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Night Sakura at Chidorigafuchi

A view of the moat just before dusk

A view of the moat just before dusk

千鳥ヶ淵 Chidorigafuchi is perhaps the most famous moat in Japan. It is found north of the Tokyo Imperial Palace. In spring throngs of people flock to this spot. The must-see? 夜桜 yozakura or “night sakura”, cherry trees lit up to create an other-worldly atmosphere.

Blue sky behind pink blossoms

Blue sky behind pink blossoms

Chidorigafuch Ryokudo (“green road”) is a 700m long promenade lining the moat. In spring the two hundred and sixty cherry trees turn the green to pink with their delicate blossoms. Tons of city workers come to this place after work to see the “night sakura”. During the day couples row boats under the blossoms, enjoying the ethereal mood. And photographers have a field day capturing the tree silhouettes reflected on the water. Indeed, Chidorigafuchi has something for everyone.

Viewpoint before going on to the promenade

Viewpoint before going on to the promenade

The park constantly ranks on top of the “Best Places for Viewing Sakura (Cherry Blossoms)” in the Kanto area.

Brightly lit sakura look ethereal against the night sky

Brightly lit sakura look ethereal against the night sky

A Li’l Bit o’ History

During the expansion of the Edo (present-day Tokyo) castle after the start of the Edo period, Chidorigafuchi moat was built as a dam, stopping the flow of a river between Hanzomon and Tayasu. Chidorigafuchi was connected to the Hanzo moat bordering Daikanmachi Street, but in Meiji 33 (1900) the connection was reclaimed in order to build a road. Today, Hanzo is a separate moat adjacent to Chidorigafuchi.

View of the moat from the Ryokudo

View of the moat from the Ryokudo

Chidorigafuchi Cemetery can be found further up the road, enshrining the remains of unidentified Japanese soldiers who died overseas in World War II.

Entrance to the park from Kudanshita station

Entrance to the park from Kudanshita station

The Chiyoda cherry blossoms festival is held between late March to early April, depending on the flowers blooming. Lighting up of the trees is from 18:30 to 22:00. Lately the park uses solar-power generated LED lights, so we can skip some of the guilt.

Tons of people at night

Tons of people at night

Things Not to Do

Here are some things I learned.

1. Don’t go there at night after a long, tiring day. When the trees are in full bloom the crowd is so thick it’s hard to navigate. My husband was both hungry and tired, and became grumpier by the meter. So we ended up not covering much ground. Regretful, but there is always next year. For those who don’t live in Japan:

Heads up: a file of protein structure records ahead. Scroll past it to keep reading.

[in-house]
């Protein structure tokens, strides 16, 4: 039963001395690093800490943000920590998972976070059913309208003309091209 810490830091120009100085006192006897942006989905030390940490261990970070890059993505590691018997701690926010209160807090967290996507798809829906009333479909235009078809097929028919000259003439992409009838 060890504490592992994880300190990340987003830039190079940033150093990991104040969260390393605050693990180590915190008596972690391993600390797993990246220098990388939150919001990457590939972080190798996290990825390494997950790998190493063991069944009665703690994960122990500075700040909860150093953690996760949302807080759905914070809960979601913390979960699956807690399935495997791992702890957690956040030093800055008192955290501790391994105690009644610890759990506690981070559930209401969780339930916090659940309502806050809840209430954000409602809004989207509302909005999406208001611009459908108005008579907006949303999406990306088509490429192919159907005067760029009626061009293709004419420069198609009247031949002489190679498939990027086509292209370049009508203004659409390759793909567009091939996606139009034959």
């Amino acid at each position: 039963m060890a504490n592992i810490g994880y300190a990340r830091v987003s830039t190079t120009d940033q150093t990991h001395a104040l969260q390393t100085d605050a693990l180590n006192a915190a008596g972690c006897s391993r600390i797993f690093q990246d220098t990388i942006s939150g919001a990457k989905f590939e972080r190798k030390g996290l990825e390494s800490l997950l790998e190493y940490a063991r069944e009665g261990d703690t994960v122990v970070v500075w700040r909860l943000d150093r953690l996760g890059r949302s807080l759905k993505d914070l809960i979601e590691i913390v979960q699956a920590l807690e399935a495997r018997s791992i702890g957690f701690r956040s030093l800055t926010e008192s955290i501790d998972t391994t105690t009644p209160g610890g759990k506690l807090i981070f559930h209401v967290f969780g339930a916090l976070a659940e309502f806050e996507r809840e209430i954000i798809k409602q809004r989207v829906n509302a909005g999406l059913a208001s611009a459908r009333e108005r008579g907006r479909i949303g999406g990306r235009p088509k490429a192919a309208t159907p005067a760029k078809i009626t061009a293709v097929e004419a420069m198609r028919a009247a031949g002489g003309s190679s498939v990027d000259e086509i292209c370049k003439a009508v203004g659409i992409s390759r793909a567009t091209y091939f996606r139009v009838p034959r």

2. Don’t be lazy. Tired or not, super crowded or not, make sure you walk the length of the moat until you at least reach the boating area. Otherwise you’ll live to regret it.

White sakura against jet black sky

White sakura against jet black sky

When to Go

The photos in this article were taken in Spring 2012. Before going this year, check out the latest info here (it’s under the 区立公園 or “Ward Park” category) to make sure the blooms are out.

How to Get There

Chidorigafuchi is found within the 北の丸公園 Kitanomaru Park. It’s a short walk from Kudanshita station on the Tozai, Hanzomon, or Toei Shinjuku subway lines. There are maps of the area along the entrance of the park, so best to orient yourself. During peak sakura season, the crowd is so thick and going in one direction that you can just follow them and end up on the best viewpoints.

東京メトロ東西線・半蔵門線・都営新宿線九段下駅から徒歩約5分
東京メトロ半蔵門線半蔵門駅から徒歩約5分

Related Articles

Cherry Blossom Viewing at Mitsuike-koen – a hanami spot in Yokohama.
Hanami at Sumida Park in Tokyo – Tokyo Sky Tree among the cherry blossoms.

External Link

Walker Plus O-hanami 900 Scenes – a site with up-to-date information on the major hanami/sakura viewing spots in Japan.

I’d Love to Hear from You!

Do the night sakura want to make you brave the crowds? If you’ve been to Chidorigafuchi, any tips or advice? A penny for your thoughts in the comments section below!

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One comment

  1. If the place wasn’t crowded during the day I’d probably prefer to go then. How long is the walk? A kilometer?

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